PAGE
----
Water scarcity and contamination have emerged as critical global challenges, requiring the development of effective and sustainable solutions for the treatment of contaminated water. Recently, functionalized polymer biomaterials have garnered significant interest because of their potential for a wide range of water treatment applications. Accordingly, this paper highlights the design of a new adsorbent material based on a cellulosic nonwoven textile grafted with two extracted biopolymers. The layer-by-layer grafting technique was used for the polyelectrolyte multi-layer (PEM) biosorbent production. Firstly, we extracted a Suaeda fruticosa polysaccharide (SFP) and confirmed its pectin-like polysaccharide structure via SEC, NMR spectroscopy, and chemical composition analyses. Afterward, the grafting was designed via an alternating multi-deposition of layers of SFP polymer and carrageenan crosslinked with 1,2,3,4-butanetetracarboxylic acid (BTCA). FT-IR and SEM were used to characterize the chemical and morphological characteristics of the designed material. Chemical grafting via polyesterification reactions of the PEM biosorbent was confirmed through FT-IR analysis. SEM revealed the total filling of material microspaces with layers of grafted biopolymers and a rougher surface morphology. The assessment of the swelling behavior revealed a significant increase in the hydrophilicity of the produced adsorbent system, a required property for efficient sorption potential. The evaluation of the adsorption capabilities using the methylene blue (MB) as cationic dye was conducted in various experimental settings, changing factors such as the pH, time, temperature, and initial concentration of dye. For the untreated and grafted materials, the greatest adsorbed amounts of MB were 130.6 mg/g and 802.6 mg/g, respectively (pH = 4, T = 22 C, duration = 120 min, and dye concentration = 600 mg/L). The high adsorption performance, compared to other reported materials, was due to the presence of a large number of hydroxyl, sulfonate, and carboxylic functional groups in the biosorbent polymeric system. The adsorption process fitted well with the pseudo-first-order kinetic model and Langmuir/Temkin adsorption isotherms. This newly developed multi-layered biosorbent shows promise as an excellent adsorption resultant and cheap-cost/easy preparation alternative for treating industrial wastewater. Full article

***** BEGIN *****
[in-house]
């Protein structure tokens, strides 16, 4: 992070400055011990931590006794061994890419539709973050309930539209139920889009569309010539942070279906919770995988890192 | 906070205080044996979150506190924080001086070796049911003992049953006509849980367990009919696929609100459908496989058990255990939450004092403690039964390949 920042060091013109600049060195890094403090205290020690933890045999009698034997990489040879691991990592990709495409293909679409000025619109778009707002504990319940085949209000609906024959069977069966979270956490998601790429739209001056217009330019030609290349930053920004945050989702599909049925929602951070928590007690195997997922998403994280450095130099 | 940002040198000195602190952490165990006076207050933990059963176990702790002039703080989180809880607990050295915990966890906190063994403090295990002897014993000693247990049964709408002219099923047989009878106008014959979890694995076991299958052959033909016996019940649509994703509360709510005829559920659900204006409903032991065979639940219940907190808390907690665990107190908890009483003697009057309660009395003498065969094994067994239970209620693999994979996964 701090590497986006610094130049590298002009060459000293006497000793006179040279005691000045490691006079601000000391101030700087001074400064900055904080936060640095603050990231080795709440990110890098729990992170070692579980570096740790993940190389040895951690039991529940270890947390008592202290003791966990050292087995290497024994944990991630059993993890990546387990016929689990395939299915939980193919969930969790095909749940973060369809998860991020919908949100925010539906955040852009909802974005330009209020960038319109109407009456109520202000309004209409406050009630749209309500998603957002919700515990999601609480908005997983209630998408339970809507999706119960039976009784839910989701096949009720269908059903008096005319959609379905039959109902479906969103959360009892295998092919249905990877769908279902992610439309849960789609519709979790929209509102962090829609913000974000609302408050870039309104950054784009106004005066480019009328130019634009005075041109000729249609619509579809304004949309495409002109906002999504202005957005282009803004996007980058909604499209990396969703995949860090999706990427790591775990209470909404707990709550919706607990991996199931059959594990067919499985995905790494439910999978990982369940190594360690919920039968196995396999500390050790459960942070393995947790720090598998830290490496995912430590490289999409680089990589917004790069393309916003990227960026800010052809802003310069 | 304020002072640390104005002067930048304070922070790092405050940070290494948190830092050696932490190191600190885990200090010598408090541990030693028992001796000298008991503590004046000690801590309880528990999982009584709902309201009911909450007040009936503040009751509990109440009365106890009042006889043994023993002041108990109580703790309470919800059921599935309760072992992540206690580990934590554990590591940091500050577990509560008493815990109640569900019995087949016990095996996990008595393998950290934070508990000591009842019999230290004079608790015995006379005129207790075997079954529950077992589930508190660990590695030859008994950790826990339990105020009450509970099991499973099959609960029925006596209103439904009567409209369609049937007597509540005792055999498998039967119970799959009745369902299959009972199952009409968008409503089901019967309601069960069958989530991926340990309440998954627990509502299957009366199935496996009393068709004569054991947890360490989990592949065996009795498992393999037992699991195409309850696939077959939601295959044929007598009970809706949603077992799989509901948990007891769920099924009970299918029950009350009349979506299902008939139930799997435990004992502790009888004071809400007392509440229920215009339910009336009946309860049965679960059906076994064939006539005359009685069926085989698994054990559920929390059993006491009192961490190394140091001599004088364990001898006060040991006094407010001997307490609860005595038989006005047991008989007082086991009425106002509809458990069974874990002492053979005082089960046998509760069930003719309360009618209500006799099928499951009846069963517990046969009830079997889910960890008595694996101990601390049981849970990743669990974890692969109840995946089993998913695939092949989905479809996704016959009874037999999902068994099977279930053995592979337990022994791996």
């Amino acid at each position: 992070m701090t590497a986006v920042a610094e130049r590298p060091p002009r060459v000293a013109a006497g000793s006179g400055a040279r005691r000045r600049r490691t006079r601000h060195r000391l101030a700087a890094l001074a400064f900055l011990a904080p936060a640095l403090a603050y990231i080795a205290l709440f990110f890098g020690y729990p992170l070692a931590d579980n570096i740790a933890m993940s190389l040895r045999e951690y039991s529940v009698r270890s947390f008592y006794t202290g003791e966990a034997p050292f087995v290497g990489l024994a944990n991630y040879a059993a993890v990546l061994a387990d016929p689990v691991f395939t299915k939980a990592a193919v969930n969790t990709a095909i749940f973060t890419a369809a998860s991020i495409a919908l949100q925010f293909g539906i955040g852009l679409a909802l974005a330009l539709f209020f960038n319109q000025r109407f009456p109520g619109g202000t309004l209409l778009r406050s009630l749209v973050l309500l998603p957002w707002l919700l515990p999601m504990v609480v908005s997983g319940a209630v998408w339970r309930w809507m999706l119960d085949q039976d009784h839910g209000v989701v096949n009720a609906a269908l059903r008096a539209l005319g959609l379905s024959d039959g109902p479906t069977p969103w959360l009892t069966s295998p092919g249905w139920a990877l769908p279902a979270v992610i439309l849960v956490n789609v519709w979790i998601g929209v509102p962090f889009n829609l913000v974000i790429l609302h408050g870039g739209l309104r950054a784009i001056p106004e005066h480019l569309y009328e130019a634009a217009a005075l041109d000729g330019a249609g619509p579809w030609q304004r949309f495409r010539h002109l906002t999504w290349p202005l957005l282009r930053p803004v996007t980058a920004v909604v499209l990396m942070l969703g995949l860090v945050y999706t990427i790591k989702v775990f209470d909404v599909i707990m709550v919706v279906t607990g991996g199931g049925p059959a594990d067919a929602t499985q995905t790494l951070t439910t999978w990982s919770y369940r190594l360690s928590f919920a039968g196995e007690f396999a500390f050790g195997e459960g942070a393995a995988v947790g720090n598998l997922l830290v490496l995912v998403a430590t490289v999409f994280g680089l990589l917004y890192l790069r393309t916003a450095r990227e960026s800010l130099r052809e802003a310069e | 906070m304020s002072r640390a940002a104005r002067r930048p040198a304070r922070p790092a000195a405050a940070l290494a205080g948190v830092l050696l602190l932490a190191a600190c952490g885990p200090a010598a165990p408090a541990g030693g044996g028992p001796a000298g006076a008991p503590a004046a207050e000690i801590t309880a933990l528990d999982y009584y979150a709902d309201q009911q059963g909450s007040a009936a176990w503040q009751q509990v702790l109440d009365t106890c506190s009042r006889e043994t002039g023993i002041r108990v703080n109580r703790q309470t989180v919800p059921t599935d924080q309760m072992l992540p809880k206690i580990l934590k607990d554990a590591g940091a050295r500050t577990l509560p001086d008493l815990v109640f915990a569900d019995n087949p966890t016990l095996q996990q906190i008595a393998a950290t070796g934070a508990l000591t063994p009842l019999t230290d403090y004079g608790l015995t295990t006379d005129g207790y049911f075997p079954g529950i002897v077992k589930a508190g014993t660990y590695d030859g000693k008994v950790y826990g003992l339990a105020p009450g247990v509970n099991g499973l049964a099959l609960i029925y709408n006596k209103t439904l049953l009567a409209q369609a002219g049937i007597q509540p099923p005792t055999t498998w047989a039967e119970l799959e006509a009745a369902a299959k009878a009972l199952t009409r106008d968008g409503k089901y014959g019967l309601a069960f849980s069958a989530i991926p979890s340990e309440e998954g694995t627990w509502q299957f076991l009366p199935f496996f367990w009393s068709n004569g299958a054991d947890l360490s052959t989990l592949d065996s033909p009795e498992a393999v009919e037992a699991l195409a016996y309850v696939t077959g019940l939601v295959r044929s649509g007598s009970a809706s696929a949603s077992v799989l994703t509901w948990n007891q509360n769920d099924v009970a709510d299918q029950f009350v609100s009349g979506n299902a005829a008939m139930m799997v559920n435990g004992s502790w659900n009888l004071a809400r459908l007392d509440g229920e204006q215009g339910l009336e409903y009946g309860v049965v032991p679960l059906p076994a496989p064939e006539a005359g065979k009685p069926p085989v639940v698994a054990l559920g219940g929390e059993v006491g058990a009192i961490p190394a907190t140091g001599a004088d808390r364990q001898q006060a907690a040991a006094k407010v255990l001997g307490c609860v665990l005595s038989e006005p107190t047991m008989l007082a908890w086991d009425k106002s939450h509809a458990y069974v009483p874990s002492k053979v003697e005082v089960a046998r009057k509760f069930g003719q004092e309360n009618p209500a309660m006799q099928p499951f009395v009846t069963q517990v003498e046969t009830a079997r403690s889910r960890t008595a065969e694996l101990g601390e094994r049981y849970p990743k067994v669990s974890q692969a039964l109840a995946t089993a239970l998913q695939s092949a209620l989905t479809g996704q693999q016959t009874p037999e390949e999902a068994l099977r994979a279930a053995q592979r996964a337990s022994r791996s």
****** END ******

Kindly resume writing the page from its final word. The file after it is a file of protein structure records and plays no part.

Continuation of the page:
(This article belongs to the Special Issue Polymeric Materials for Wastewater Treatment Applications)
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15 pages, 3955 KiB  
Article
Development of Poly(acrylamide)-Based Hydrogel Composites with Powdered Activated Carbon for Controlled Sorption of PFOA and PFOS in Aqueous Systems
by Maria Victoria X. Klaus, Angela M. Gutierrez and J. Zach Hilt
Polymers 2023, 15(22), 4384; https://doi.org/10.3390/polym15224384 - 11 Nov 2023
Viewed by 2468
Abstract
Per- and polyfluoroalkyl substances (PFAS) are anthropogenic compounds developed for various applications; some are connected to adverse health impacts including immunosuppression and higher susceptibility to some cancers. Current PFAS remediation treatments from aqueous sources include granular activated carbon (GAC) adsorption, membrane separation, and [...] Read more.
Per- and polyfluoroalkyl substances (PFAS) are anthropogenic compounds developed for various applications; some are connected to adverse health impacts including immunosuppression and higher susceptibility to some cancers. Current PFAS remediation treatments from aqueous sources include granular activated carbon (GAC) adsorption, membrane separation, and anion-exchange resin (AER) removal. Each has specific disadvantages, hence the need for a new and efficient technology. Herein, acrylamide-based hydrogel composites were synthesized with powdered activated carbon (PAC) and characterized to determine their affinity for PFAS. Physicochemical characterization included Fourier-Transform infrared spectroscopy (FTIR) to identify chemical composition, thermogravimetric analysis (TGA) to confirm PAC loading percentage, and aqueous swelling studies to measure the effect of crosslinking density. FTIR showed successful conversion of carbonyl and amine groups, and TGA analysis confirmed the presence of PAC within the network. Surface characterization also confirmed carbon-rich areas within composite networks, and the swelling ratio decreased with increasing crosslinking density. Finally, sorption of PFAS was detected via liquid chromatography with tandem mass spectrometry (LC-MS/MS), with removal efficiencies of up to 98% for perfluorooctanoic sulfonic acid (PFOS) and 96% for perfluorooctanoic acid (PFOA). The developed hydrogel composites exhibited great potential as advanced materials with tunable levers that can increase affinity towards specific compounds in water. Full article
(This article belongs to the Special Issue Polymeric Materials for Wastewater Treatment Applications)